Skip to main content
Weight and FTP Targets

My 20 minute max power comes in regularly at about 280w during my 2x20 sessions making my estimated FTP about 266w (although I'm testing this specifically later this week with the powertap and turbo). Since my weight is currently 76.1kg this means that today, with no wind, I would average 7.9mph whilst climbing the 8.6 miles up the 21 switchbacks of the Alpe D'Huez - taking me 65 minutes.
I'm currently out by almost 10%.

There is under 3 months to go. I need to either improve my FTP to 292w or I need to drop to 68kg. Neither is a realistic option so a happy compromise of both increased FTP and reduced Weight is required - but what should the goals be?

Doing the maths shows that every kilo that I lose will save me 3w on my FTP. Whilst the most optimistic sources suggest that the best I can expect from a 3 month dose of L4 training is a 10% increase in FTP and that is for an untrained individual - and that is not me.

The chart below helps to illustrate the dramatic impact of weight on FTP for 8.6mph up the Alpe D'Huez.

Looking at my power and weightloss data I believe my targets could realistically be to get to 72kg and an FTP of 280w, minimum. With no wind I would make it up in just under 60 minutes, a stretch target of of 290w and weight of 70kg would be fantastic, giving me a few valuable seconds.

So with all the pondering it looks like the targets set over two months ago are right; 292w FTP and 70kg.

Enough waffle, I'm off for a L4 workout.

Popular posts from this blog

W'bal its implementation and optimisation

So, the implementation of W'bal in GoldenCheetah has been a bit of a challenge.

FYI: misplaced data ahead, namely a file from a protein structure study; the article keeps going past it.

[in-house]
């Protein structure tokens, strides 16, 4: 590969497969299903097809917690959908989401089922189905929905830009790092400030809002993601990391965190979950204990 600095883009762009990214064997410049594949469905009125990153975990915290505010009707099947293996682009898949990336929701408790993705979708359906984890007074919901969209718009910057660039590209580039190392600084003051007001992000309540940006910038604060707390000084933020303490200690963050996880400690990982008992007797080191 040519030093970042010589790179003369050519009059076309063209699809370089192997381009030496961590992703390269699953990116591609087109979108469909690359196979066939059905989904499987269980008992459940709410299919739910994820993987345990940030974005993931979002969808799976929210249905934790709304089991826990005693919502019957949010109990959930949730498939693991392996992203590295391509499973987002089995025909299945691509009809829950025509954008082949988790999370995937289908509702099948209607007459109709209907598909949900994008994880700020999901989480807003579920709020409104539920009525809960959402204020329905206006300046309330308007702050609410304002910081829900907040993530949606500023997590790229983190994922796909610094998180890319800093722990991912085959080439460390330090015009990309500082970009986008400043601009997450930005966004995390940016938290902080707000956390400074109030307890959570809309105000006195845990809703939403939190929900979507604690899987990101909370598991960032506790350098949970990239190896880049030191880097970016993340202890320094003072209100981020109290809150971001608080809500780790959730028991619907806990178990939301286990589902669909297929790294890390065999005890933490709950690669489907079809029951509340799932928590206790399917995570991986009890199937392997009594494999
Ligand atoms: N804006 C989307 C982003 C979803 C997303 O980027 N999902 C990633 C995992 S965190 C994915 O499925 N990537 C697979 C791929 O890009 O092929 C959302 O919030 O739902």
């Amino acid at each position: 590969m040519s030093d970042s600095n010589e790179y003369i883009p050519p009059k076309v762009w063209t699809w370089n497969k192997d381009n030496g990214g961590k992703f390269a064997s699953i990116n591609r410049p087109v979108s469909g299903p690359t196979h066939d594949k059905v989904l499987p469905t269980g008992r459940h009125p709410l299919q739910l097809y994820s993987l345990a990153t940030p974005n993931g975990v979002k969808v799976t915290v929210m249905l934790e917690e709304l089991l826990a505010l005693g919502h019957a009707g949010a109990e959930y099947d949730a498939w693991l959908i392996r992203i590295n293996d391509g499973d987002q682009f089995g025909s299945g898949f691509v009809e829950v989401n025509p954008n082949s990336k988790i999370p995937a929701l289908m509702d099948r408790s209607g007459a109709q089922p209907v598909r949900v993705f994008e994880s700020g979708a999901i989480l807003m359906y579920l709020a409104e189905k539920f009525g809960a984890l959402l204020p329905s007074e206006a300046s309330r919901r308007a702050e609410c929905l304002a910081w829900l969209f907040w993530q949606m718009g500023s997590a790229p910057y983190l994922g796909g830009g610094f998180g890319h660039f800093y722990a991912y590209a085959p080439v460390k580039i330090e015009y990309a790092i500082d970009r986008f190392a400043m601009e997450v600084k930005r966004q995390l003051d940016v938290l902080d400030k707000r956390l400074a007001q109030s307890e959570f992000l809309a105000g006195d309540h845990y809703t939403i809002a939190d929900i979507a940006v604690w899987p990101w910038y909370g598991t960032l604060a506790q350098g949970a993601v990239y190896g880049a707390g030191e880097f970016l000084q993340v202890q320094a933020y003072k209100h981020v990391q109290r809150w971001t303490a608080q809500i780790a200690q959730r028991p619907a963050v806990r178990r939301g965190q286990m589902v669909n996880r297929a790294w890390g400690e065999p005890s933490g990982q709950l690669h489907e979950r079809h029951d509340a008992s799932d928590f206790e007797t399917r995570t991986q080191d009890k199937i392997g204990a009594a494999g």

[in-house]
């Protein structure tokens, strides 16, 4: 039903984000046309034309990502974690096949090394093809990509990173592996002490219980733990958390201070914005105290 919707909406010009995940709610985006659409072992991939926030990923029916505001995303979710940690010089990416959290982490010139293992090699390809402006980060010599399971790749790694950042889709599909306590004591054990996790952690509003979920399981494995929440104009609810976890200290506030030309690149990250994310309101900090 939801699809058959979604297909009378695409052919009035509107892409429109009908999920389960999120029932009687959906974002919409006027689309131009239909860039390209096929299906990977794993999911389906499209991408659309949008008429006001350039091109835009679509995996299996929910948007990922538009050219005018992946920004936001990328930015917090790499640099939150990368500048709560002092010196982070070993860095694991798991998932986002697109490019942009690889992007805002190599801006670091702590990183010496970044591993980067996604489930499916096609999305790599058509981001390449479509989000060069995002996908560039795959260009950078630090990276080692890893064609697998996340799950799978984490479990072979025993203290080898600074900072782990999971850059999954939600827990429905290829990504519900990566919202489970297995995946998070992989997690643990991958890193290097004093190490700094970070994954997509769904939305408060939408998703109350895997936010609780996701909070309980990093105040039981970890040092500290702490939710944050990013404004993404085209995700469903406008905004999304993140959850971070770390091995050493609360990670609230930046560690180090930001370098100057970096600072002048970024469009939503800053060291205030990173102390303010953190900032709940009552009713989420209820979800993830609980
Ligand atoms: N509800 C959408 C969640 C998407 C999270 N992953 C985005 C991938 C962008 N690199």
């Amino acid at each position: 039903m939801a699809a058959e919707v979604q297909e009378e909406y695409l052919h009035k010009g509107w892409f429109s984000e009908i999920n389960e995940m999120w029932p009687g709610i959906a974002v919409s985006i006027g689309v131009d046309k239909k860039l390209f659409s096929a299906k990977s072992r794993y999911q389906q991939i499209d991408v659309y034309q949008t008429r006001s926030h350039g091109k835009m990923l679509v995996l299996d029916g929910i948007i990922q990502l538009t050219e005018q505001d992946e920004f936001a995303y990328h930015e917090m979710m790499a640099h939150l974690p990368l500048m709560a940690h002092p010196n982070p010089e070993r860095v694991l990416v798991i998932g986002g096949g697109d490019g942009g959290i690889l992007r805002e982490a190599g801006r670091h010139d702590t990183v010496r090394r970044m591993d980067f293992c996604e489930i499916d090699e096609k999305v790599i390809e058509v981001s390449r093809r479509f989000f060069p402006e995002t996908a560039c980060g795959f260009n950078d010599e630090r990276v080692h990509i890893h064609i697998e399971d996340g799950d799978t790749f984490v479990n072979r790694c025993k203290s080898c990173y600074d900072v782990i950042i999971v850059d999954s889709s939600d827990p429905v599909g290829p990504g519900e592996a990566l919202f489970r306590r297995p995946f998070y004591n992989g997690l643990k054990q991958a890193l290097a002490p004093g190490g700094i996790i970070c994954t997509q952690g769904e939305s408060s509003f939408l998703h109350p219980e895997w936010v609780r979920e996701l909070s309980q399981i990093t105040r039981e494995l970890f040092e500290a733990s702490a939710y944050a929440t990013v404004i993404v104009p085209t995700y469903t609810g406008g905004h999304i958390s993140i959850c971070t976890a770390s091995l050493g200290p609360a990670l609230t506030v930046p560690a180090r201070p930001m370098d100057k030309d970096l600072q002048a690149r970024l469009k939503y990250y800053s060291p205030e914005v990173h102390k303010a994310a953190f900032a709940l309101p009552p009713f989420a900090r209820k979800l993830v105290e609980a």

The Science I wanted to explain what we've done and how it works in this blog post, but realised that first I need to explain the science behind W'bal, W' and CP.

W' and CP How hard can you go, in watts, for half an hour is going to be very different to how hard you can go for say, 20 seconds. And then thinking about how hard you can go for a very long time will be different again. But when it comes to reviewing and tracking changes in your performance and planning future workouts you quickly realise how useful it is to have a good understanding of your own limits.

In 1965 two scientists Monod and Scherrer presented a ‘Critical Power Model’ where the Critical Power of a muscle is defined as ‘the maximum rate of work that it can keep up for a very long time without fatigue’. They also proposed an ‘energy store’ (later to be termed W’, pronounced double-ewe-prime) that represented a finit…

Polarized Training a Dialectic

Below, in the spirit of the great continental philosophers, is a dialectic that attempts to synthesize the typical arguments that arise when debating a polarized training approach.

It is not intended to serve as an introduction to Polarized training, there are many of those in-print and online. I think that Joe Friel's blog post is a good intro for us amateurs.

For Synthesis Against A Elite athletes have been shown in a number of studies to train in a polarized manner [1][2][3] There is more than one way to skin a cat. Elite athletes adopt plans that include high-volumes of low intensity and low-volumes of high-intensity. Elite athletes have also been shown to train in a pyramidical manner
[13] B Polarized Zones are between LT1/VT1 and LT2/VT2 [1]
LT1/VT1 and LT2/VT2 can be identified using a number of field based approaches [4][5][6][7]

You can follow guidelines on mapping LT1/LT2 to cycling power to make it useful for amateur cyclists. Polarized zones are har…

W'bal optimisation by a mathematician !

So the integral computation for W'bal was expensive.

I tried to optimise from a domain and  programming perspective, where Dave Waterworth, a mathematician found a much more elegant and fast reformulation.

This means W'bal can EASILY be computed as you ride.

To explain the math here are his words;

I posted a comment on you Blog post on optimising the Wbal model. I've done some more thinking and I defn think it can be done without visiting the previous samples as the Skiba formula can be decomposed further, i.e. From your blog I believe the integral part of the equation is:

Basically this takes a weighted sum of preceding W'exp samples where the weight decays at a rate determined by tau, older samples are weighted less than newer ones. We can approximate as a sum provided tau is large compared to Ts (the sample rate):

Basic properties of exponential functions allow the for…